I'm am also suffering from jealousy. My jealousy is overshadowing what is...comparison is the thief of joy.

I am vowing to publish whatever comes out tomorrow!

Tuesday, March 11, 2014

Re-introducing the Boy

The boy and my twitter-patted state were long forgotten in the 24 hour after math...even longer, now that I think about it, because what I now felt was different.  I was trying to be the rock my family needed and on the surface I was doing well.  Underneath, I was crumbling and desperately needed a rock of my own. 

The boy is re-introduced to the story...

Tragedy struck on a  Saturday.  I think the boy came over that Sunday evening, but I can't be sure.  He said, "I don't know what to say or do," and hugged me like I wasn't fragile and breakable, the way I felt inside, by fiercely as if he might not ever let go.

My cousins were staying with my dad and I.  I was operating on autopilot.  The baby was still in critical condition.  My mother was still gone.  My grandfather, the pillar of our family and retired minister, was questioning every ounce of faith he had within him.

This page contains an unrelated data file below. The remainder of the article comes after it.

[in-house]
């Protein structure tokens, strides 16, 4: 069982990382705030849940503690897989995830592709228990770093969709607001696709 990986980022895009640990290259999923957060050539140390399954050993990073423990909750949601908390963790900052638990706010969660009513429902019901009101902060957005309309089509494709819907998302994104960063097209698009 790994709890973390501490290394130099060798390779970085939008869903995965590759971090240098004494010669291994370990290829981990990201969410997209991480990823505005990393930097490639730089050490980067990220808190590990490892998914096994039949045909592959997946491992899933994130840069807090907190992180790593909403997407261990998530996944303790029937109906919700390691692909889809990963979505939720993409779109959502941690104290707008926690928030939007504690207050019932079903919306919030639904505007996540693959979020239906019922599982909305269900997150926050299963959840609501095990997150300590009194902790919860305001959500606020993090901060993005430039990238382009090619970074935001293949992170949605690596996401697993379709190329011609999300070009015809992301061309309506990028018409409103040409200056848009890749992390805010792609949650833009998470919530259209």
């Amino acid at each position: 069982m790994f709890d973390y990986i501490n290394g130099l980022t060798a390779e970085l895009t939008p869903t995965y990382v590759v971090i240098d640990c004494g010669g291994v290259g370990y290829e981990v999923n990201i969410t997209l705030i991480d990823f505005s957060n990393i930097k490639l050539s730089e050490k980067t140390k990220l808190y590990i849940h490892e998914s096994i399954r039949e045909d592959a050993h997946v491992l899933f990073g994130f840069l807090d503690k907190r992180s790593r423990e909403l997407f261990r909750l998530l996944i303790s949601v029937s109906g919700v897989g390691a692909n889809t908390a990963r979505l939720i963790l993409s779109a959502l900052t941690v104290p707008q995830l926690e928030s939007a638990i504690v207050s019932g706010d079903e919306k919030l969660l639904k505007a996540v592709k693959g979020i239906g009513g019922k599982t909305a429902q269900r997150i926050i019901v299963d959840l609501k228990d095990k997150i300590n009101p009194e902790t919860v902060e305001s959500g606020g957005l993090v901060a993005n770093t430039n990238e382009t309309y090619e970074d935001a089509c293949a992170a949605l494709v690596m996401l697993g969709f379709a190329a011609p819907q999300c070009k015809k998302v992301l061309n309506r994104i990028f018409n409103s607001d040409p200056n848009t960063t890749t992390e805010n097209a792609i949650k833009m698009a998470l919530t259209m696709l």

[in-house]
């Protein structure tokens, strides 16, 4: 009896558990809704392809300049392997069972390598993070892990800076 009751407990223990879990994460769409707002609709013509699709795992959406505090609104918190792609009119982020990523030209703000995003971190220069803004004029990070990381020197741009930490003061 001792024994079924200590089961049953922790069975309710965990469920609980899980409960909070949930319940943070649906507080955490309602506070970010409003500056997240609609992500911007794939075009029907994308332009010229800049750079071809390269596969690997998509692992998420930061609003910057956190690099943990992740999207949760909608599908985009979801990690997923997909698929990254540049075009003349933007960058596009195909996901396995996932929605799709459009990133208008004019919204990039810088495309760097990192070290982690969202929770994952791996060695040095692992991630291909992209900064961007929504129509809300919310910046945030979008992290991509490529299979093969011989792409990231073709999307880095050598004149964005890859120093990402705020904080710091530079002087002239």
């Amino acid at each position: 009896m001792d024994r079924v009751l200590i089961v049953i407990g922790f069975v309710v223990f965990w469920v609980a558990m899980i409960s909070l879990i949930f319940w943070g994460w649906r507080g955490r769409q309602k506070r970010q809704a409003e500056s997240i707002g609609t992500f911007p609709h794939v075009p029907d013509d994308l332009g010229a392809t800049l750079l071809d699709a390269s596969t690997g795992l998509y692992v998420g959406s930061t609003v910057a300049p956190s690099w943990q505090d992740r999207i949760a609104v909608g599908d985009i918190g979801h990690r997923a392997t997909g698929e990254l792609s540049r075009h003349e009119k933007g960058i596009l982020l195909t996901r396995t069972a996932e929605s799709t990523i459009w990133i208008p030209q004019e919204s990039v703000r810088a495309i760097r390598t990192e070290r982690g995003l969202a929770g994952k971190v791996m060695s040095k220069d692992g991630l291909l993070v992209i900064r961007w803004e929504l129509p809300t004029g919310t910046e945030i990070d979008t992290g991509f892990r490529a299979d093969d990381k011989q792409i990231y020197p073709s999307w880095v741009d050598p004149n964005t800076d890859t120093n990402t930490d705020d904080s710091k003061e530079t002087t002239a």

The boy had a bag.

"I feel silly giving this to you now," he said, "but I thought of you when I saw it and now I know you need it."

It was a simple athletic logo sweatshirt.  The kind that gets softer with each wash and wear, in my favorite shade of purple with a touch of comforting heather gray. 

"It's like a hug all the time." he said, "and I brought movies for the kids.  Funny ones.  To distract them.  My little brother helped me pick."

That sweatshirt and those movies were my life line and I clung to that boy for dear life.

Saturday, March 8, 2014

Sometimes

Sometimes it hurts to feel,
Sometimes you feel because it hurts,
Sometimes hellos are hard,
Sometimes goodbyes are harder,
Sometimes you build walls to protect,
Sometimes the walls break,
Sometimes you can't forget,